2. Call me old school , but i dont like this at all, i mean a digital only console, basically for a few reasons, first the download speed capacity of the internet alongside with the storage capacity of the console, and especially if we took in consideration that with every generation the games use more capacity, i dont like the idea of downloading a game that tooks 5 days, also the storage of the console should be like 100 TB or something like that, which will affect the price of the console.
    Another Reason the ownership issue with these games, i know that physical games you own a license for using the game under some especific conditions, but in the end i can do a lot of things with them, and more importantly i can play all my old games, what happens when the service dont support old games, like the XBOX live closure of the first generation multiplayer games, but this time also with the singleplayer, adding to this the ownership of the account and games, becuase the can block my account for any reason and i lose all the access to my games, therefore they need to think very throughfully the implications of ownership for this digital console games.
    Other thing will be the possibility of the accesing of hackers into my account like with the PSN issue, that can take all my games away, or do other things that affect my purchases of games.
    One last issue, the possibility of prices going up, because in the end if games cannot be sold in any other way, between retailers, second hand retailers and /or gamers, then they can dictate the prices they want because they hold the monopoly for establishing the price they do see fit .
    Therefore, to sum things up, they need to improve a lot of things before i can start pondering about the possibility of digital only games, because at this moment physical games have a lot of advantages over digital ones, at least we dont have the infractrusture ready yet for this

  3. I don’t see this as being digital only because we’re just not there yet for worldwide users. Not everyone has access to broadband. Some countries live off of WiFi, and those speeds aren’t always up to par so I think we’re looking at an SD card-type solution with a heavy focus on digital distribution for those countries that can support it. That’s my two cents anyways ;)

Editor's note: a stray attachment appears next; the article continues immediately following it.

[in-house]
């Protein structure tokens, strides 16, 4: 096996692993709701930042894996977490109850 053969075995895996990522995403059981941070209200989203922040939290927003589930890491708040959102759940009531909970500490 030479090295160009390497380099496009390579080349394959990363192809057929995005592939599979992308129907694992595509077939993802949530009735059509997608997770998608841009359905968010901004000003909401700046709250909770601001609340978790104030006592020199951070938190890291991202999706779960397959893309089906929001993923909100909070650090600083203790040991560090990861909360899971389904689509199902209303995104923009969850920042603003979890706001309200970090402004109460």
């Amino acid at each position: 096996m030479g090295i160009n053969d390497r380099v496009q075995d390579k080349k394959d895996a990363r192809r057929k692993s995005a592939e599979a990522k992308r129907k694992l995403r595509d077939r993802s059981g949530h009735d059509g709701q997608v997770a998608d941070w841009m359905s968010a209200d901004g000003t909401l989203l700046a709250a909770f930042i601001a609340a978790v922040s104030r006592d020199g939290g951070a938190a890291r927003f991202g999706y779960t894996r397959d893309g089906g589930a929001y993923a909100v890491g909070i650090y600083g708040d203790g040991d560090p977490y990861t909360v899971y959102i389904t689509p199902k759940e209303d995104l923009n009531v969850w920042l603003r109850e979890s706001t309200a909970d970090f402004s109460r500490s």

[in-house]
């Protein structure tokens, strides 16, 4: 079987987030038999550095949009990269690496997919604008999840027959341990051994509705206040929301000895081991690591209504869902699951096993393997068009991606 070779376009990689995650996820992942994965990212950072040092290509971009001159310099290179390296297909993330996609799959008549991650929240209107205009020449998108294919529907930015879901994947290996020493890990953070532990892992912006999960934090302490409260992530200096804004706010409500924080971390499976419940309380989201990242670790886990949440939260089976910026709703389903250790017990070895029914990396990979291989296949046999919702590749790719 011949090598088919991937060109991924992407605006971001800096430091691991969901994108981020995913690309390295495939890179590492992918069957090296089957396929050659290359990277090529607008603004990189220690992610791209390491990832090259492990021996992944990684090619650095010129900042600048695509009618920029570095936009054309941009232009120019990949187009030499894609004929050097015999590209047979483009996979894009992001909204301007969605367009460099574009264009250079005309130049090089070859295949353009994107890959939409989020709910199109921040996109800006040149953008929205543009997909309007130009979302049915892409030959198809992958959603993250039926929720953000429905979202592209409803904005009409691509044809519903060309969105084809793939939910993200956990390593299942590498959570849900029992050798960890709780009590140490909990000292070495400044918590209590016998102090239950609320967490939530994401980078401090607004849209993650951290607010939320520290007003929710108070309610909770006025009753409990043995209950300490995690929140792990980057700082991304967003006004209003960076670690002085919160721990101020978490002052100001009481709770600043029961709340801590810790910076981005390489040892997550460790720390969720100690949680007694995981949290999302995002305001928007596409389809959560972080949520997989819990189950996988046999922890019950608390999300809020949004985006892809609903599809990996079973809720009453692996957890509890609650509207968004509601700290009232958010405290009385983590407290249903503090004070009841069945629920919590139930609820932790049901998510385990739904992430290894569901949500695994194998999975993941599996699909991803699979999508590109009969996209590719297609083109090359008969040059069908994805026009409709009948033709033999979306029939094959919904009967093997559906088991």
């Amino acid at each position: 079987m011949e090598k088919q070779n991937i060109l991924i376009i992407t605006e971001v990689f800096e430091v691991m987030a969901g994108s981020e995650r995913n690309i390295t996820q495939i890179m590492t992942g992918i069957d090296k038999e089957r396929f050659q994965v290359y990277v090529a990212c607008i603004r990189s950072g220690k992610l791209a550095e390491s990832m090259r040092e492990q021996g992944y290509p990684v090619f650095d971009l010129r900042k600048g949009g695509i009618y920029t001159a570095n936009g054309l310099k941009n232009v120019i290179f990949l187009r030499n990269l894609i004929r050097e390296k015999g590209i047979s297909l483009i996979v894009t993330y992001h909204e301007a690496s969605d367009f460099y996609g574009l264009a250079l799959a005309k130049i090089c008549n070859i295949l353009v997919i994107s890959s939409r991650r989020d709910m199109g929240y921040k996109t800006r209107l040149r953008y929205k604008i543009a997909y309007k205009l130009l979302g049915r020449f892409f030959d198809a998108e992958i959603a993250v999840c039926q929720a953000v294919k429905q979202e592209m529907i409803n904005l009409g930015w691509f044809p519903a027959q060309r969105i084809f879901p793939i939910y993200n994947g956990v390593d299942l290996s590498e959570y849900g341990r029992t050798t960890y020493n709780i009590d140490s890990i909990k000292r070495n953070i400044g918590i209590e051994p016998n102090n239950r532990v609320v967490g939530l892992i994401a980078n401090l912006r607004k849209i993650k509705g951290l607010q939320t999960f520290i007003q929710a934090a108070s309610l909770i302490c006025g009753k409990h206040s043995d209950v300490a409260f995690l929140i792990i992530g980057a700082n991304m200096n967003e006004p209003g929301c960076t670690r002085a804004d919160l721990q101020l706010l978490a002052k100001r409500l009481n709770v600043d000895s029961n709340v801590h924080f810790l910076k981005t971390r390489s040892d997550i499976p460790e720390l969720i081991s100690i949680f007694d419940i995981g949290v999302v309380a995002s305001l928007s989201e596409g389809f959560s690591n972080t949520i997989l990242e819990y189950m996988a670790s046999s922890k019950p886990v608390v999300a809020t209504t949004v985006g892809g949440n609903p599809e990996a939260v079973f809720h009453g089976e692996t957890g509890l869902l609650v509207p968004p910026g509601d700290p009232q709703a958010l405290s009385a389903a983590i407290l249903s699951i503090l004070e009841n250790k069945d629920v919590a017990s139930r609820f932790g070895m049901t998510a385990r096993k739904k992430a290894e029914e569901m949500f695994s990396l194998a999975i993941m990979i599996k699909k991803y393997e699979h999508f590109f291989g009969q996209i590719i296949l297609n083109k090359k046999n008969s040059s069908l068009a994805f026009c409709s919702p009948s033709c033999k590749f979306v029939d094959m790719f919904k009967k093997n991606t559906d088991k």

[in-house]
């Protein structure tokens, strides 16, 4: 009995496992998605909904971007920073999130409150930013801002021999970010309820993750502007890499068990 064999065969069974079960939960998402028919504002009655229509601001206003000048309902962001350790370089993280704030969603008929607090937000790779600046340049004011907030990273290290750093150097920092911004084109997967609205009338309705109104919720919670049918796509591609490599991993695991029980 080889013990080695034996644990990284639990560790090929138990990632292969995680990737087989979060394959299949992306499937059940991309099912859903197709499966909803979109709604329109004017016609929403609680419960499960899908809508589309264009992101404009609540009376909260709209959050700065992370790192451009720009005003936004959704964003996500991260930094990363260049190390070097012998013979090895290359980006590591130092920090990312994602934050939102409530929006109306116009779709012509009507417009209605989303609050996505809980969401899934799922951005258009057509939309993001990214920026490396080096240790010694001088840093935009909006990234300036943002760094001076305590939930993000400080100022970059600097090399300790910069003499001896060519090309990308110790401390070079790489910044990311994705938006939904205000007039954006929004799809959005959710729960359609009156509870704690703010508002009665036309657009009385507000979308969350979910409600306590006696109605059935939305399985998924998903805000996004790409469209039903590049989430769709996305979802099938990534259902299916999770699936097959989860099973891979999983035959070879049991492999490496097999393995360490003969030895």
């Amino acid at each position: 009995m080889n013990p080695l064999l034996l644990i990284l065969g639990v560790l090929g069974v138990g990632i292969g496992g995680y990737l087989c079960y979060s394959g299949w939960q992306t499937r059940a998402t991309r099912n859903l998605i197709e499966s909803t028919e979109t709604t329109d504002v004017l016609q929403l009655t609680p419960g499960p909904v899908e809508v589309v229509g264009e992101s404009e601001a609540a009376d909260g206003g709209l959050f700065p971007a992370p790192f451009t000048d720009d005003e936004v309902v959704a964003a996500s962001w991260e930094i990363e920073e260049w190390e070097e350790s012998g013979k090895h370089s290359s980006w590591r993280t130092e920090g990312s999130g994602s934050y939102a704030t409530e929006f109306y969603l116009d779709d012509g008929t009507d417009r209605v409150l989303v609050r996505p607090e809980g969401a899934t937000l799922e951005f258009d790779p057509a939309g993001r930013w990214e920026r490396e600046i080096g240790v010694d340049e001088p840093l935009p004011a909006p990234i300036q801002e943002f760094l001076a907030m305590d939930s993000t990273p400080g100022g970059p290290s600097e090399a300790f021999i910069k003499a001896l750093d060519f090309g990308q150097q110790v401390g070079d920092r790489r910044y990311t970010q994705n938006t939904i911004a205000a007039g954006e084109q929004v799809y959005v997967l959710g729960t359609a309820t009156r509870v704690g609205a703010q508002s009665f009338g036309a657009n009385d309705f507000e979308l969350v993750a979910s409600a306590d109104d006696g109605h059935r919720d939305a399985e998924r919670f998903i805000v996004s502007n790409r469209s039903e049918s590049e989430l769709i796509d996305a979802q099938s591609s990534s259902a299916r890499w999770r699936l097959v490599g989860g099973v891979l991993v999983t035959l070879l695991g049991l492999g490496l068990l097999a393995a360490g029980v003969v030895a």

4. Well SD card alltogether with digital, yes i can see that and i dont have any problems with this, as long as we can decide which one will we use, and i am not against digital only,dont get me wrong and i understand why people like the idea, but i only did wanted to state the many issues they need to cover if they want this to become a reality, and also they need to think outside the box with all the possible implications that may arise pre-during and post launching this system, therefore this way, once they decide to go this route all the imporant issues had been solved out and all is good for the consumers.

  5. Oh there are certainly issues, to be sure. For me, it’s just the days of lugging over 2,000 games with me every time I move is no longer an option. It is such a pain to have to keep boxing all this stuff up. That said, the major problem I have with digital is the fact that you don’t technically own anything at all, which is kind of scary. So what happens in 15 years from now? Will all these games remain playable or will they simply close shop and call it a day? That’s my main concern.

    LIke I said though, I can’t see anyone going 100% digital only because the world marketplace is extremely different than only looking at North America.